Readings for Thursday Mass

II Maccabees 7:1-2,9-14

There were seven brothers who were arrested with their mother. The king tried to force them to taste pig’s flesh, which the Law forbids, by torturing them with whips and scourges. One of them, acting as spokesman for the others, said, ‘What are you trying to find out from us? We are prepared to die rather than break the laws of our ancestors.’

    With his last breath the second brother exclaimed, ‘Inhuman fiend, you may discharge us from this present life, but the King of the world will raise us up, since it is for his laws that we die, to live again for ever.’

    After him, they amused themselves with the third, who on being asked for his tongue promptly thrust it out and boldly held out his hands, with these honourable words, ‘It was heaven that gave me these limbs; for the sake of his laws I disdain them; from him I hope to receive them again.’ The king and his attendants were astounded at the young man’s courage and his utter indifference to suffering.

    When this one was dead they subjected the fourth to the same savage torture. When he neared his end he cried, ‘Ours is the better choice, to meet death at men’s hands, yet relying on God’s promise that we shall be raised up by him; whereas for you there can be no resurrection, no new life.’

Psalm 124:2-5,7-8

Our life, like a bird, has escaped from the snare of the fowler.

If the Lord had not been on our side
    when men rose up against us,
then would they have swallowed us alive
    when their anger was kindled.

Our life, like a bird, has escaped from the snare of the fowler.

Then would the waters have engulfed us,
    the torrent gone over us;
over our head would have swept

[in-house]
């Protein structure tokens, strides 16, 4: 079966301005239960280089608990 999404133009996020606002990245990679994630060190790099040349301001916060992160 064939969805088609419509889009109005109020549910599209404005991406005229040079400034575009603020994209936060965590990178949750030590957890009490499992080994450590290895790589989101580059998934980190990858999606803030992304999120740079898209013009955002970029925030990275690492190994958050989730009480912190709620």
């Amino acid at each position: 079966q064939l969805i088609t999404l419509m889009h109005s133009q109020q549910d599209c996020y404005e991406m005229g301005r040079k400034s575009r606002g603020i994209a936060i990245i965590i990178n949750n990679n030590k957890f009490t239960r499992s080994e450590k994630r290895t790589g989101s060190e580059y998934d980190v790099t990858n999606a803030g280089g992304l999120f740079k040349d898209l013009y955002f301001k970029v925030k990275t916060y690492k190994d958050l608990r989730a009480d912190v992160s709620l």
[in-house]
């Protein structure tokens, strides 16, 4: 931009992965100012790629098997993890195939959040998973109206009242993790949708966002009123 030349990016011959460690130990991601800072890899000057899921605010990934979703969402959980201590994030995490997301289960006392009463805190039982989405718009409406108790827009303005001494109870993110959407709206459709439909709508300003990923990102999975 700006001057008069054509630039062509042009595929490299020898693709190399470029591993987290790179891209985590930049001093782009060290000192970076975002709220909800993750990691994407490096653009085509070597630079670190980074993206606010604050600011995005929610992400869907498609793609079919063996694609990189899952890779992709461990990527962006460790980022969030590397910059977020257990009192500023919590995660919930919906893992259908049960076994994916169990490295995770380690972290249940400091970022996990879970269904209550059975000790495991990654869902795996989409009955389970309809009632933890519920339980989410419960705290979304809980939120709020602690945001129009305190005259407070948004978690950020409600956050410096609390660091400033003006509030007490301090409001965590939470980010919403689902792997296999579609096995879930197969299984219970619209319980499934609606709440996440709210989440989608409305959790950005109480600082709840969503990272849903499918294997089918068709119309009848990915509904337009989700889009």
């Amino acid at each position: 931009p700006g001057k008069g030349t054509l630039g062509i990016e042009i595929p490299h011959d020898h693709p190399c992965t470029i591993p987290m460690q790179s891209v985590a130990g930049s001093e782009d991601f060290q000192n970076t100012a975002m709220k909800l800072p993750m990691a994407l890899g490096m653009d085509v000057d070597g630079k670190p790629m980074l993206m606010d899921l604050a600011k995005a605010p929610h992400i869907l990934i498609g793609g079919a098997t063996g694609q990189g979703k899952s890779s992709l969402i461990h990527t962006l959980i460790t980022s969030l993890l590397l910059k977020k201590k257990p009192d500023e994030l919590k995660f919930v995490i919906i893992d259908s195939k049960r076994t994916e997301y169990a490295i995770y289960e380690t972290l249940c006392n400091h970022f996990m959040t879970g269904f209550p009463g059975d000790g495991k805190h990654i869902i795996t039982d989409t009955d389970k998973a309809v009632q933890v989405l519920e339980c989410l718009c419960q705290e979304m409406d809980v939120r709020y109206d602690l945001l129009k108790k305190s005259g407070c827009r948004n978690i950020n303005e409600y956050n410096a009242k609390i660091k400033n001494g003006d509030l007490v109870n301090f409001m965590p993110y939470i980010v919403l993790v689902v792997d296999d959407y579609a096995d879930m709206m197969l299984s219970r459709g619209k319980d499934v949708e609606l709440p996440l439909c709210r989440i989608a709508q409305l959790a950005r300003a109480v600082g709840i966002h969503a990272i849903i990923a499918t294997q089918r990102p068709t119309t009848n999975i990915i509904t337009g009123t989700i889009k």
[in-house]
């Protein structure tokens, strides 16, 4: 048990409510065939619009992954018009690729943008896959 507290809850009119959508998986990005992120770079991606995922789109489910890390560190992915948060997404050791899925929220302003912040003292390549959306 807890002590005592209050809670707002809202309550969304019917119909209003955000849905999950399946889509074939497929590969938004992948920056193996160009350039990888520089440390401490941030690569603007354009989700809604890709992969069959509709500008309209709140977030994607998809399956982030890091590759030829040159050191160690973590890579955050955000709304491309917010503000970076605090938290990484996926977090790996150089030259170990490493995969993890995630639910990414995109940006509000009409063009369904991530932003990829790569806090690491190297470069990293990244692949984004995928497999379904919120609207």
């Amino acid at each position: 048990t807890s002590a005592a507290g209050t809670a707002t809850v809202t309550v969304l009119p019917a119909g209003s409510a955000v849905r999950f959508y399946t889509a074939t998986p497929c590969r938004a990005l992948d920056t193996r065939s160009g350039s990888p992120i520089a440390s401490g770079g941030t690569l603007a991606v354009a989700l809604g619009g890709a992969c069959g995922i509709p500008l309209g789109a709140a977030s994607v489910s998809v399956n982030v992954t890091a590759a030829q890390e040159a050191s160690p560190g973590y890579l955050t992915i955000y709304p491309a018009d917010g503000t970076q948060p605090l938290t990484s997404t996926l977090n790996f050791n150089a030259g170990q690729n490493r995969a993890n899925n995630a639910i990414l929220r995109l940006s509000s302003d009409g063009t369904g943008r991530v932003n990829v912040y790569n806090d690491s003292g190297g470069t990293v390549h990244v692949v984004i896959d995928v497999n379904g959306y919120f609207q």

the raging waters.

Our life, like a bird, has escaped from the snare of the fowler.

Indeed the snare has been broken
    and we have escaped.
Our help is in the name of the Lord,
    who made heaven and earth.

Our life, like a bird, has escaped from the snare of the fowler.

Matthew 5:1-12

Seeing the crowds, Jesus went up the hill. There he sat down and was joined by his disciples. Then he began to speak. This is what he taught them:

‘How happy are the poor in spirit;
    theirs is the kingdom of heaven.
Happy the gentle:
    they shall have the earth for their heritage.
Happy those who mourn:
    they shall be comforted.
Happy those who hunger and thirst for what is right:
    they shall be satisfied.
Happy the merciful:
    they shall have mercy shown them.
Happy the pure in heart:
    they shall see God.
Happy the peacemakers:
    they shall be called sons of God.
Happy those who are persecuted in the cause of right:
    theirs is the kingdom of heaven.
Happy are you when people abuse you and persecute you and speak all kinds of calumny against you on my account. Rejoice and be glad, for your reward will be great in heaven: this is how they persecuted the prophets before you.’